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Materials Mystery: NFL Footballs

Posted September 03, 2014 11:26 AM by HUSH
Pathfinder Tags: construction design football NFL

Tomorrow night a new season of NFL football begins. With it comes 21 weeks of pizza, wings, beer and pretending you're on the team (that "we" pronoun gets used excessively). And rather than play real sports, we'll play fantasy sports, because real sports means getting off the couch on a Sunday. There is ten minutes of action in our three-hour-long game, which means it's perfect for our minuscule attention spans. I suppose it's easy to see why football has supplanted baseball as America's national pastime.

And yet this game wouldn't be possible without some oft-overlooked materials science, which includes some closely guarded secrets.

The first footballs of the 1870s were actually spherical, and resembled 'futbol' footballs more than anything else. When a club match between McGill and Harvard first used a rugby ball instead, the players found the ball easier to carry, with a moderate improvement of its throw-ability. The rugby ball remained the premier option for American football games until 1912, when college football implemented an oblong ball which resembled the footballs we know today-except they were almost twice as big.

While ball geometry (technically called a prolate spheroid) was figured out , too often footballs became deflated during the middle of a game. Originally, balls had a metal or rubber inflation stem protruding from its profile. Lace stitching was used to hold the stem flat against the ball, but also helped quarterbacks (who had recently been granted the forward pass) throw tight, spiraling passes. In 1924, Wilson Sporting Goods introduced a dual-lined football, and shortly after eliminated the valve stem. Next, the NFL reduced the ball's short axis diameter to 21.25 to 21.5 inches (a decrease of about 1.5 inches) and its long axis length to 11 to 11.25 inches (when it was previously 28 inches). These innovations significantly improved ball durability, and after buying out their closest competitor, Wilson became the sole supplier of footballs for the NFL.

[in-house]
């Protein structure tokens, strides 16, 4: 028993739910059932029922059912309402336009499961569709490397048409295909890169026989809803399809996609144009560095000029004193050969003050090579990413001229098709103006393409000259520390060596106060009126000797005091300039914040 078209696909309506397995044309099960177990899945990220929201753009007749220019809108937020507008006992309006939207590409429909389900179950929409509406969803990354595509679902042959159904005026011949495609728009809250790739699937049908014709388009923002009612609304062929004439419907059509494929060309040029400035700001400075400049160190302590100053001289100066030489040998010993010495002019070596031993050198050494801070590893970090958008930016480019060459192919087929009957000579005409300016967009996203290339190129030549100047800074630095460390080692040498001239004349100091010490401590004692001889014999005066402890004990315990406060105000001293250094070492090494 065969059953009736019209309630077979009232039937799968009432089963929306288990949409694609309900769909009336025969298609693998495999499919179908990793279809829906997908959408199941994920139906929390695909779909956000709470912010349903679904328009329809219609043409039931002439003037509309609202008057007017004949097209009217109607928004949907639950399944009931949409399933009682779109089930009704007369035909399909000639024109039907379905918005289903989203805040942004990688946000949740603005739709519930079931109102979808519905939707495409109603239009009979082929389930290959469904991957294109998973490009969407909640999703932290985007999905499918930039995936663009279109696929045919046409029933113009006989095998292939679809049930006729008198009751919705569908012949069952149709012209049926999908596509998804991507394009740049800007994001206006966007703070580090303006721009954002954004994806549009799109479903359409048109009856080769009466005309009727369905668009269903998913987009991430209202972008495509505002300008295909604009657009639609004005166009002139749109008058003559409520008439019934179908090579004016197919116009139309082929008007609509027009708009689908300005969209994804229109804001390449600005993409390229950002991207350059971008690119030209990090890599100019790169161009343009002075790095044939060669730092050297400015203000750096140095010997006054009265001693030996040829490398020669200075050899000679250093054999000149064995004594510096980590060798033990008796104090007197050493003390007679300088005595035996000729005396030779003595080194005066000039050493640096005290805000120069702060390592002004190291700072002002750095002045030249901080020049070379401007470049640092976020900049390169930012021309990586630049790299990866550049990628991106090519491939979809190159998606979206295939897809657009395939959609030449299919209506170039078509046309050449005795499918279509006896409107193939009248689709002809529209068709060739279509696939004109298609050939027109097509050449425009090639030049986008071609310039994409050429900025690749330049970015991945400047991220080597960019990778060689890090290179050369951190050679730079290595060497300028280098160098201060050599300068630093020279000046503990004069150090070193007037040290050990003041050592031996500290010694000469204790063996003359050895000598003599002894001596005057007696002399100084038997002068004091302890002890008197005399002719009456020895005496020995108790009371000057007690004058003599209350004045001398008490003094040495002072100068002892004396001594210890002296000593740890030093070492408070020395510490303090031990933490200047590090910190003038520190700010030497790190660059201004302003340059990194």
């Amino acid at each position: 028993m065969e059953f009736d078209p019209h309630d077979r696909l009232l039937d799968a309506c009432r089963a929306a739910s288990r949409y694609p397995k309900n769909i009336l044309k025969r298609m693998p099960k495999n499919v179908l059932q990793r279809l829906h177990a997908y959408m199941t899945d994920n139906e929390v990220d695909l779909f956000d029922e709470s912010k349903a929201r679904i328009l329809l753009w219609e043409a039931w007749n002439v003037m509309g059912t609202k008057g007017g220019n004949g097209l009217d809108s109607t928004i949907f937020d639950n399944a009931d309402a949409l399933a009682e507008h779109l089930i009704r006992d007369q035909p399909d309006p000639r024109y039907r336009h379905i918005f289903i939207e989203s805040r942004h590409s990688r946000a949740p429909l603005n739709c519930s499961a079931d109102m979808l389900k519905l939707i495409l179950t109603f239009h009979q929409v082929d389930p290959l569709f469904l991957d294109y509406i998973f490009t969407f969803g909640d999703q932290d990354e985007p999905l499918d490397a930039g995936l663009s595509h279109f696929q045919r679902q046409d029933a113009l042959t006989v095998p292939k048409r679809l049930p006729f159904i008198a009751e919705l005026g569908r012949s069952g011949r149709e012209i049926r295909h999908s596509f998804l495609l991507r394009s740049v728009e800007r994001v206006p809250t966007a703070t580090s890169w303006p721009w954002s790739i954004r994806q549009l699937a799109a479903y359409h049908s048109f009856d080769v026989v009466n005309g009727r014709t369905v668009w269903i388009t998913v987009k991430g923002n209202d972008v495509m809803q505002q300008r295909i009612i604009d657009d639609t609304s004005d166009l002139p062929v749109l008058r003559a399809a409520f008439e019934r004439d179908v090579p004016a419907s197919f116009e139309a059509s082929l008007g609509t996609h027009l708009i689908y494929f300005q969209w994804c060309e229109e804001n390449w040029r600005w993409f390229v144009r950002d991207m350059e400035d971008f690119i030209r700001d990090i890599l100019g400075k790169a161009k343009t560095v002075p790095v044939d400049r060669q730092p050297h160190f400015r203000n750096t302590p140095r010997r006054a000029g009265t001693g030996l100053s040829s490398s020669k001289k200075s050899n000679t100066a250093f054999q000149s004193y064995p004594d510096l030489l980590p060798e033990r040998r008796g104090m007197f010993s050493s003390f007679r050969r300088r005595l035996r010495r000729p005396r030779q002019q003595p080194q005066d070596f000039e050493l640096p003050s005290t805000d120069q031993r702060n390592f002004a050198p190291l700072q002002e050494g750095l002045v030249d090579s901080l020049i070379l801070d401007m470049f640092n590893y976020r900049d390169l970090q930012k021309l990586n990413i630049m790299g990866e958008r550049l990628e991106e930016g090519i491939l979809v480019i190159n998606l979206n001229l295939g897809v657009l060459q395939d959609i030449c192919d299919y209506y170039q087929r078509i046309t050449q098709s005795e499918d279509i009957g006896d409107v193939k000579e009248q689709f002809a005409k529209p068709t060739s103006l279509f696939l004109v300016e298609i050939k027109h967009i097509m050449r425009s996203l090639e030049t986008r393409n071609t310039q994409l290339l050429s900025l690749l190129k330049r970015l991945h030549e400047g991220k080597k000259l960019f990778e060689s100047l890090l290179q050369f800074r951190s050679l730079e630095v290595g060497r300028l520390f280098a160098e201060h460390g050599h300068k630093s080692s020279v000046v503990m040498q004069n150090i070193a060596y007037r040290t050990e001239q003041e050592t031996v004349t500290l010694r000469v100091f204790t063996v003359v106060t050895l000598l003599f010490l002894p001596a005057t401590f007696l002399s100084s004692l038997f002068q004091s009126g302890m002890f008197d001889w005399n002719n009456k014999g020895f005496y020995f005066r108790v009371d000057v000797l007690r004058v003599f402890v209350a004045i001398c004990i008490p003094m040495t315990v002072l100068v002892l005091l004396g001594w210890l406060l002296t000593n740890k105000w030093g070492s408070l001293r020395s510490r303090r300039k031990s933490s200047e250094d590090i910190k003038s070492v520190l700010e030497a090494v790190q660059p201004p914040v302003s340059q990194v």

Secret #1: tanning process

Several different material compositions were attempted for Wilson footballs, but they proved too slick or were ugly. In 1955, leather supplier Horween Leather Company implemented a proprietary process it calls Tanned in Tack that imparts stickiness to the cow hide (not pig hide) that other tanning companies have had difficulty mimicking. Another development, this one 26 years later, embossed a rough pebble-grain texture to the leather exterior. Horween's excellent leather conditioning has made them the exclusive supplier of NFL-grade leather since 1941.

Secret #2: mystery bladder

Since then, footballs have been assembled with a three layer bladder. Two of them are composed of polyurethane, while the last layer is a Wilson company secret. The four leather panels of the ball are cut, quality checked, and hand sewn before the bladder is inserted. While minor stamping or logo changes progress almost every year, football construction is easy to trace back to its nostalgic roots.


There you have it CR4ers: unless you can put together the secrets behind football assemblies, you're better off just watching the game and enjoying it.

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#1

Re: Materials Mystery: NFL Footballs

09/03/2014 1:54 PM

Reminds me of this video we found with my son as he was looking for how things are made (in this case footballs).

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#2

Re: Materials Mystery: NFL Footballs

09/03/2014 5:34 PM

Since 1941 every Super Bowl football was from the Wilson factory in Ohio. http://www.wilson.com/en-us/football/nfl/wilson-and-the-nfl/factory/

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#3

Re: Materials Mystery: NFL Footballs

09/04/2014 8:08 AM

But how do they get them so dang hard? I was a punter in high school and still painfully remember the first time someone handed me an NFL regulation football to try. I thought I had broken every bone in the top of my foot after the first punt. Kicking a wooden ball would be easier.

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In reply to #3

Re: Materials Mystery: NFL Footballs

09/04/2014 8:41 AM

The pig skin used for NFL footballs comes from hogs that are on a lean diet and have a tough workout schedule twice a day for six days a week. High school footballs come from the same hogs that give us bacon and car insurance commercials.

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